Microworld: Fun with Fungi Happy Hour

science, cat, microbiology, microscopic, fungi

If you have an impromptu run-in with a fungus, a propensity for accuracy will definitely be on your side. Fungi are all over the place, ranging from friendly symbionts with plants and animals, to tasty snacks, to dangerous parasites.

So what are fungi? Well, fungi have eukaryotic cells, just like plants and animals. It might surprise you that fungi actually have more in common with animals than plants! Like animals their cells have an outer cell membrane and an inner cell wall. Their cell membranes are made up of proteins and lipids, as are animal cell membranes. Also like animals, fungi are heterotrophs, meaning they do not produce their own food. Instead they typically throw digestive enzymes into their environment and then absorb the dissolved food particles.

In fact, fungi are the principal decomposers in many ecosystems! A stereotype of fungi might be that they are gross and slimy, but they area actually great recyclers. So eco-conscious!

Another thing that defines fungi is the presence of chitin within their cell walls. Chitin is a biopolymer that helps create a rigid cell wall between cells, which help the fungi retain their shape. Fungi can push their way through multiple pounds of leaf litter as they grow, thanks in part to the strength of chitin.

Fungi can be quite large. Consider the largest known fungus – a giant honey fungus in Oregon that measures 2.4 miles (3.8 km) across!

Other fungi are microscopic, such as unicellular yeast. Yeasts can be pathogens, but they can also be fun and friendly, adding a nice fermented tang to your beers, sourdoughs, kombuchas, sauerkrauts, and kimchees.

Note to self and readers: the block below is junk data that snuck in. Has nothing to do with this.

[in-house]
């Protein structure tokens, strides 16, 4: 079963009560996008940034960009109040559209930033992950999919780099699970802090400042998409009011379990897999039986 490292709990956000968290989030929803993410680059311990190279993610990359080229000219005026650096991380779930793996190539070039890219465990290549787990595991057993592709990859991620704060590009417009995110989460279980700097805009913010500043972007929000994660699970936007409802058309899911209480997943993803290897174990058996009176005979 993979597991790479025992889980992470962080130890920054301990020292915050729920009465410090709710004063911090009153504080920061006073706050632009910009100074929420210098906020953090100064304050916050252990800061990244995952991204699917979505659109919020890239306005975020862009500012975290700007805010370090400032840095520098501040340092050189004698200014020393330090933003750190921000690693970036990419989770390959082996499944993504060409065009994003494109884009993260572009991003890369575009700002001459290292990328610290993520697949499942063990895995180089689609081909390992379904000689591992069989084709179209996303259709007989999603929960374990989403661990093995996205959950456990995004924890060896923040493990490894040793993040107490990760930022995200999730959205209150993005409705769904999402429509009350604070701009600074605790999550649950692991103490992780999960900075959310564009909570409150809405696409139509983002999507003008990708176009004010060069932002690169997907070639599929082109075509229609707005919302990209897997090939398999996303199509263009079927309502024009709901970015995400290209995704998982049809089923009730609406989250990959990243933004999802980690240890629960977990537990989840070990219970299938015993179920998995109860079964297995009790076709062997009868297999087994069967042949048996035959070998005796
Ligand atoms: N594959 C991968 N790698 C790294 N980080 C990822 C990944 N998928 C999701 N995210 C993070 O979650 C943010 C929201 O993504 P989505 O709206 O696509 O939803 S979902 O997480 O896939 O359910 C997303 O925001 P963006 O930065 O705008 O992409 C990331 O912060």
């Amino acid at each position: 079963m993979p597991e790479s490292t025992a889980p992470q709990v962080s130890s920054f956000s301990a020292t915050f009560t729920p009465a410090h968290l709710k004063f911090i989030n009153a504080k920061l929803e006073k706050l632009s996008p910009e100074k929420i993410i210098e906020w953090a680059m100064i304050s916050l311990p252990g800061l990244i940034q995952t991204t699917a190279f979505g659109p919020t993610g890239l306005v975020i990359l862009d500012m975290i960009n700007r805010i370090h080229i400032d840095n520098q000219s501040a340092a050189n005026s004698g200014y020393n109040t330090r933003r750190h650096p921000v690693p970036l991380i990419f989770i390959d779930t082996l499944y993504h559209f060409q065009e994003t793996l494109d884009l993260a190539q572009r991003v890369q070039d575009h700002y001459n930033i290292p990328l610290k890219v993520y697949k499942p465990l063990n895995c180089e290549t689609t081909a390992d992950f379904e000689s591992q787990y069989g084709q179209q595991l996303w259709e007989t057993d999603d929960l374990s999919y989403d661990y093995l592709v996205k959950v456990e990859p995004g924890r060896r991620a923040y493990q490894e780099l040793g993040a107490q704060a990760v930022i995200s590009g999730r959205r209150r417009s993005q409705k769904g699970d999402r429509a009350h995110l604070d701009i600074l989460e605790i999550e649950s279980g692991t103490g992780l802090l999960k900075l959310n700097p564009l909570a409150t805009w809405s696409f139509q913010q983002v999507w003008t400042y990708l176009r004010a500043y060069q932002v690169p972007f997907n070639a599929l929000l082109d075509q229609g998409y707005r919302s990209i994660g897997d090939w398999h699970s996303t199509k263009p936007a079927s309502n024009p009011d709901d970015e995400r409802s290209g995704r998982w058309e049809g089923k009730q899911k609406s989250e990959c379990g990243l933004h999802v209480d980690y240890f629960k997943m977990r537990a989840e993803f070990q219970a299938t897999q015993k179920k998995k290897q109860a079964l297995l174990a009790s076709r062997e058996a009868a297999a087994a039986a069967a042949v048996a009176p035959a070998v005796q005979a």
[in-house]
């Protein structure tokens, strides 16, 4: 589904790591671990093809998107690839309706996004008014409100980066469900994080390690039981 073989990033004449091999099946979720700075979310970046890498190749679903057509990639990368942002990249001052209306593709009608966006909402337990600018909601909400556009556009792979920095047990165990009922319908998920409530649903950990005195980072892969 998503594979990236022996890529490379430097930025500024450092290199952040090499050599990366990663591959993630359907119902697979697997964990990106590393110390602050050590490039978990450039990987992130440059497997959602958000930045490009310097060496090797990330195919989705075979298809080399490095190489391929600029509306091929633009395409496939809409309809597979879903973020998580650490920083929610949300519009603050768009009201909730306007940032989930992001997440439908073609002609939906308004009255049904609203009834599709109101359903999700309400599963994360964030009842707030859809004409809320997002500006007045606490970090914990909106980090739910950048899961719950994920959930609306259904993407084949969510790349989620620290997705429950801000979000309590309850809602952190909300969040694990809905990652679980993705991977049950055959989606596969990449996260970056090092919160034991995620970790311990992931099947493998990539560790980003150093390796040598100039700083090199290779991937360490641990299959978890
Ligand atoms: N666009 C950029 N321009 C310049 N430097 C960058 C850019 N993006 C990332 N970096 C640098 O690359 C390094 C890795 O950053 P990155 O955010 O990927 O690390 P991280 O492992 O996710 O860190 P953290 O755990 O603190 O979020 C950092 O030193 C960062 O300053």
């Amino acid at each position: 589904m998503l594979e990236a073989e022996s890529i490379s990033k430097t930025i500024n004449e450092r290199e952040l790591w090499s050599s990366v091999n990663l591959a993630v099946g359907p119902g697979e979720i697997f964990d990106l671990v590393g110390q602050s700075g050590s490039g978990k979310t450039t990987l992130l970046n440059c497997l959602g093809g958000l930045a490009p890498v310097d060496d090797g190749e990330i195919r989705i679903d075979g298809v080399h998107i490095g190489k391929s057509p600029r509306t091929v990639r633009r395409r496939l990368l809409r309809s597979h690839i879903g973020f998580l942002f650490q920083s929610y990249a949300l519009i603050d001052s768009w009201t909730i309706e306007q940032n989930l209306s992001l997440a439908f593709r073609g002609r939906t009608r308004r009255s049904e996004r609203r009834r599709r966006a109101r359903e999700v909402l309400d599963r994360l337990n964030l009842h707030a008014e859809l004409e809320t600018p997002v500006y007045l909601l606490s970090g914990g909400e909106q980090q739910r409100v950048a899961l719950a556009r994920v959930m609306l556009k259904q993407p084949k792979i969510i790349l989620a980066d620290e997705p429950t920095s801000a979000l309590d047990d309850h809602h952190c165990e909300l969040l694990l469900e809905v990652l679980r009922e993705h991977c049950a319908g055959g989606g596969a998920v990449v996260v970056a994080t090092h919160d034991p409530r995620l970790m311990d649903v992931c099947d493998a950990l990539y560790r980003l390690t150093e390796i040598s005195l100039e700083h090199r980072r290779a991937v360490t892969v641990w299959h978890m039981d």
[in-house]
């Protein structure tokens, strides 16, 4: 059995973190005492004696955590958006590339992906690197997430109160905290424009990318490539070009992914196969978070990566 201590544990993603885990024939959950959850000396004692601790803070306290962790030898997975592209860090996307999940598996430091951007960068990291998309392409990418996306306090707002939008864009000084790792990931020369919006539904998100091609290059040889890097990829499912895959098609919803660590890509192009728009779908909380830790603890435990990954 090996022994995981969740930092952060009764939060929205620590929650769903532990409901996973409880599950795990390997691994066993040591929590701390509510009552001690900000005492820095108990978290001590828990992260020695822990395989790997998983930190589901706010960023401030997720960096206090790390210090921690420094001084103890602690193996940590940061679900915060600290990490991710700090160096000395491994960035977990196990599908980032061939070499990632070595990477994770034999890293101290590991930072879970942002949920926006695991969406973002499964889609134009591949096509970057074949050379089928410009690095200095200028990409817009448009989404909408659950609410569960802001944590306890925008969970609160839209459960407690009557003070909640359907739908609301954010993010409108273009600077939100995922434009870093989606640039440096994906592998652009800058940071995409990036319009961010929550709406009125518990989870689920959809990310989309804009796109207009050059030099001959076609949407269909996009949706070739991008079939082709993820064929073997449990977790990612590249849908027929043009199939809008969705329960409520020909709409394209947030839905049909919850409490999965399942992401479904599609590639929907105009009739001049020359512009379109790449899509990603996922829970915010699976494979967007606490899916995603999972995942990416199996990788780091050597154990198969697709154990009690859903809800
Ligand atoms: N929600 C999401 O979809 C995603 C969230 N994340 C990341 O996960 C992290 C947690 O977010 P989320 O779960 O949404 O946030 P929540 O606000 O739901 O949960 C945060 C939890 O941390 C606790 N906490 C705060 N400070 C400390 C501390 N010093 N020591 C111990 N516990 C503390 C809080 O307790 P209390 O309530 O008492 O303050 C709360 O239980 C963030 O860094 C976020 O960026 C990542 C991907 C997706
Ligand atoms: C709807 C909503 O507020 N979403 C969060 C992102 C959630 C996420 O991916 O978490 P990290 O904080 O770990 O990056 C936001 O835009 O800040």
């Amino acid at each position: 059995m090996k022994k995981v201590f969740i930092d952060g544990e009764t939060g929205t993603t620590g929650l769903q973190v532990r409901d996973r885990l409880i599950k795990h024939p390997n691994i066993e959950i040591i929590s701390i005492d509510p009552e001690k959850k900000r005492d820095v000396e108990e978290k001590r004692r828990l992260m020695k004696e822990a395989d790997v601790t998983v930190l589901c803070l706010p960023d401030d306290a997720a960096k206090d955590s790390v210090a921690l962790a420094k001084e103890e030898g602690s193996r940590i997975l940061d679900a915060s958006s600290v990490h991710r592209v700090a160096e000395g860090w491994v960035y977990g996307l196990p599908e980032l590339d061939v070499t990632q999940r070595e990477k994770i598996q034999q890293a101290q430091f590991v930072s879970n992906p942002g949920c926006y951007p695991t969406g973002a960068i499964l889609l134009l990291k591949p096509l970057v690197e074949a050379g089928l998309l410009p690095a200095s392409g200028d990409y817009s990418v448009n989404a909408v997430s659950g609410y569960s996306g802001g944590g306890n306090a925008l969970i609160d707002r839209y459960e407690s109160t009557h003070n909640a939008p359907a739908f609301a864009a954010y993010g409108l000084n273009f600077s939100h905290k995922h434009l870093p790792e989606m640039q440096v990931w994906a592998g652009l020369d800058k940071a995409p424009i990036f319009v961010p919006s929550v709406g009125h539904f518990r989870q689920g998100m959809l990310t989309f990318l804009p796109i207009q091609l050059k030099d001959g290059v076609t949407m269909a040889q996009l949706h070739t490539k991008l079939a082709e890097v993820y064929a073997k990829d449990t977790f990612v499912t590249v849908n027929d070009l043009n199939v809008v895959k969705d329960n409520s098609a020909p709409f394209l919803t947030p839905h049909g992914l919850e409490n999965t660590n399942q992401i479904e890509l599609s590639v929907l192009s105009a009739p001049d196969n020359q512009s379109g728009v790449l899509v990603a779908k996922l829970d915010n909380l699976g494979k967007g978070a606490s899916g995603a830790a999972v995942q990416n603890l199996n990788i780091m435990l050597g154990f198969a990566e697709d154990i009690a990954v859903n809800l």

Another common type of microscopic fungi is of course, everyone’s favorite, the mold! Molds are multicellular fungi, and like most fungi are made up of filaments called hyphae. Hyphae can form a tangled network called a mycelium to create a fungal body. Some hyphae have walls between the cells (septate hyphae), but others lack this separation and are called nonseptate or coenocytic hyphae.

Molds can cause illness in humans when ingested and respiratory distress when inhaled in large quantities. However, they can also sometimes be helpful! The antibiotic penicillin is derived from the fungus Penicillium.

Now that you know a little more about fungi, it’s time to get hyphae for Accuracy Happy Hour!

Session 1 – 8:00 AM to 10:00 AM on 5/20
Session 2 – 2:00 PM to 4:00 PM on 5/21
Session 3 – 10:00 PM to midnight on 5/21
**All times ET**

HQ will bestow typical Happy Hour bonuses for your work during each of those time frames, but there’s more than that to earn! Check your in-game notifications to see the full accuracy bonus breakdown. Please note: in addition to increasing the minimum cubes from 20 to 30 during last month’s Accuracy Happy Hour, we are also going to change what earns you the Accuracy Grandmaster badge at the closing ceremony. The Accuracy Grandmaster badge will now go exclusively to the top 3 players.

Swag (made possible by generous donations from Eyewirer @susi): Most accurate player completing at least 30 cubes wins their choice of face mask or notebook, plus a magnet! Second and third place will each also win a magnet.

Mentors: You are still allowed to mentor people during these time windows. Please just use your best judgment as to whether someone is asking you for basic newbie help vs. trying to have you boost their accuracy on cube after cube.

Scythes: Please avoid scything during these time windows. Even though accuracy for this will be retroactively calculated, we would prefer to go with accuracy based on players’ raw tracing. By the time this challenge is scored, don’t worry, admins will have corrected consensus as needed.